True to its title, The Beautiful Nowhere feels suspended above time and place. Melodies and textures meander through emptiness, nudged this way and that by soft electronic inflections and samples. Tracks close on abrupt fade-outs and anti-resolutions, providing brief snapshots of sonic states of limbo – purpose and significance feel forever out of reach, with each track (and the album as a whole) dimming into silence while still in motion, and still unfulfilled in the quest for self-assurance. The only time the record ever settles is to sink into the melancholy that accompanies its bewilderment and loneliness.
The pieces that work best here are those that appear the most fragmented and self-conscious, as these are the pieces that most effectively convey the “nowhere”: the floating space debris of “Surface of Your Sin”, the tumbling guitars and violin sweeps of “The Lonesome Crowded Nest” and the clunking kalimba of “Born of Shy Sap”. A muddle of texture topples over itself, entering in sporadic intervals like wind chimes, knocking the listener back on forth and, ultimately, leaving them precisely where they started.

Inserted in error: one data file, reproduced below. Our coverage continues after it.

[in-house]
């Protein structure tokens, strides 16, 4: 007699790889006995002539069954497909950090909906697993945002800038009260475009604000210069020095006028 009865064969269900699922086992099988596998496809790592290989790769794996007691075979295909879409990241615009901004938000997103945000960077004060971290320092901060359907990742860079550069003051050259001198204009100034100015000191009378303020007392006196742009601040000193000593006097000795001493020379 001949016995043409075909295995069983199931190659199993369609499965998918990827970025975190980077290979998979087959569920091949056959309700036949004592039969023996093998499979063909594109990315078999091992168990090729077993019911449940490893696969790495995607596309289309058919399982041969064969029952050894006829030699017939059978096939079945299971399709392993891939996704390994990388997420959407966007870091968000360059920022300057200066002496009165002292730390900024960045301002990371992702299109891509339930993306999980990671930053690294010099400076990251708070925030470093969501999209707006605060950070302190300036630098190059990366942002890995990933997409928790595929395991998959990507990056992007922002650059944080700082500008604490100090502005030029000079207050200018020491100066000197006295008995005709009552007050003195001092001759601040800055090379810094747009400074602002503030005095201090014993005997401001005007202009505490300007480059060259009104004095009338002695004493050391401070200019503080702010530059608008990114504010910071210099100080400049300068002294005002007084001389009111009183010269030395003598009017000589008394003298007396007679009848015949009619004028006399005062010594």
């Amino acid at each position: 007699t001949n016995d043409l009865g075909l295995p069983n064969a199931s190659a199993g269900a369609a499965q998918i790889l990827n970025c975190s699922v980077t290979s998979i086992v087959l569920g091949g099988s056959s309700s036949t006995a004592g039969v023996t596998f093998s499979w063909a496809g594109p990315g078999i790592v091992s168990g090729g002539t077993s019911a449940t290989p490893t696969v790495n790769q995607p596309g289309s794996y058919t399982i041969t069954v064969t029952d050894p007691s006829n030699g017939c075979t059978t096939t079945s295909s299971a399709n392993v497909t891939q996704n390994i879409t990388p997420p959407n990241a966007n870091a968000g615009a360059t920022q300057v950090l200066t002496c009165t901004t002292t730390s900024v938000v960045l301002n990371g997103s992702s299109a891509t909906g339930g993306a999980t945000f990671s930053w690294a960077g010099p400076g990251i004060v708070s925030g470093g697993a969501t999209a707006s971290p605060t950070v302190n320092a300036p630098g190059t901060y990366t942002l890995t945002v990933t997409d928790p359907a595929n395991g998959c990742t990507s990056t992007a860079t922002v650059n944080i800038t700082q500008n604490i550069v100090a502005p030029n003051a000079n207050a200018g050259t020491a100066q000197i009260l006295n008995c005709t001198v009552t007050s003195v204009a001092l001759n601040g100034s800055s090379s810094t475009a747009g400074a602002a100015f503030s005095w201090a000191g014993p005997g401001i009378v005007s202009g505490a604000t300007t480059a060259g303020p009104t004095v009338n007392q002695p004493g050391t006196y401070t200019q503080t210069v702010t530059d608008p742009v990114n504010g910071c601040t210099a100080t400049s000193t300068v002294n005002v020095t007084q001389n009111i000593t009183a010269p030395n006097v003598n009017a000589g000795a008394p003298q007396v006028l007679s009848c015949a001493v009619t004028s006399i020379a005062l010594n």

Often melody takes on a more rigid form, such as in the guitar-centric compositions “Whittling You Little Lights” and “Waiting to Fade”. It’s during these pieces that The Beautiful Nowhere stops to soak up its sense of isolation, and personally I found them to break the flow that carries the listener into emptiness. On an album that spends much of its playing time building an atmosphere of confusion and intangibility, these moments of “downtime” – allowing emotions to fully form and be felt – seem rather incongruent.
But at its best, The Beautiful Nowhere is impressive. It’s also incredibly mercurial – not only because of the watery reverb that runs throughout, but because of how each texture is carefully placed so as the keep the vacuous drift at a consistently fluid pace, sending constant ripples to ever-distort the surface of understanding and spatial existence.